Keeping a Year's Worth of Trash in Your Apartment
Ari Derfel, a small business owner in the San Francisco Bay Area, decided to keep every article of trash he generated for a whole year...
The project started out as an experiment - to see just how much waste one person generates in a year (in Derfel's case, about 96 cubic feet). But as the months rolled by and Derfel's refuse overflowed from his kitchen pantry and into bins in the living room, the project grew from novelty into an environmental statement, a source of much discussion and debate, and a three-dimensional diary of Derfel's consumption habits (not to mention a source of many, many jokes).
Sometime soon, Derfel hopes to transfer custody of the detritus to an artist who will use it to create a piece about the way Americans deal with their castoffs.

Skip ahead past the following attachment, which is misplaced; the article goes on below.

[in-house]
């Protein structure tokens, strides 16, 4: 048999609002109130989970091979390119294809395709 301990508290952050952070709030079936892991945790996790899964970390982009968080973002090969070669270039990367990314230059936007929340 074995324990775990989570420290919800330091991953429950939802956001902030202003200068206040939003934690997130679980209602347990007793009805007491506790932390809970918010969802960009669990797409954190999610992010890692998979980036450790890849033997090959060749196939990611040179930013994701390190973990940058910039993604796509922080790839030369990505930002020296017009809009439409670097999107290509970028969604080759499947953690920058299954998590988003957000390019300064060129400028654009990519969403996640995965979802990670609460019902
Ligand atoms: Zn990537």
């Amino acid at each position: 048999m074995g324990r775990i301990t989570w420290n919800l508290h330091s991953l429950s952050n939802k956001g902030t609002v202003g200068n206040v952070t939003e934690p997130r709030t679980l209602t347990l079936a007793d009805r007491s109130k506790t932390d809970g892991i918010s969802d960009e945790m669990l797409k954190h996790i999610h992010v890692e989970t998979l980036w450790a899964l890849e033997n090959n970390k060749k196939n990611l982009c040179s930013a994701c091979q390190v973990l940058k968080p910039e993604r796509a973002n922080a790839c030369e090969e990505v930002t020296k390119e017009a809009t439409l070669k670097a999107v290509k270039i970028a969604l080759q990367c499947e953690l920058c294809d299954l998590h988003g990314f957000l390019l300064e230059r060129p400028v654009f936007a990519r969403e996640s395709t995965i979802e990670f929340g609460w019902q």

"When we throw something away, what does 'away' mean?" said Derfel. "There's no such thing as 'away.' "
Still, the act of observing changes that which is observed: Derfel's daily habits changed as a result of the encroaching trash, and he likely began to generate less and less waste as space grew scarce, whereas a "normal" resident would have carried on consuming and tossing without thinking twice about it.
Personally, I cook from scratch (not much storage space in my gaff for lots of packaging), and so don't generate much waste-- during the four-month garbage strike in Vancouver I was more or less okay, and not reduced to storing trash in my freezer.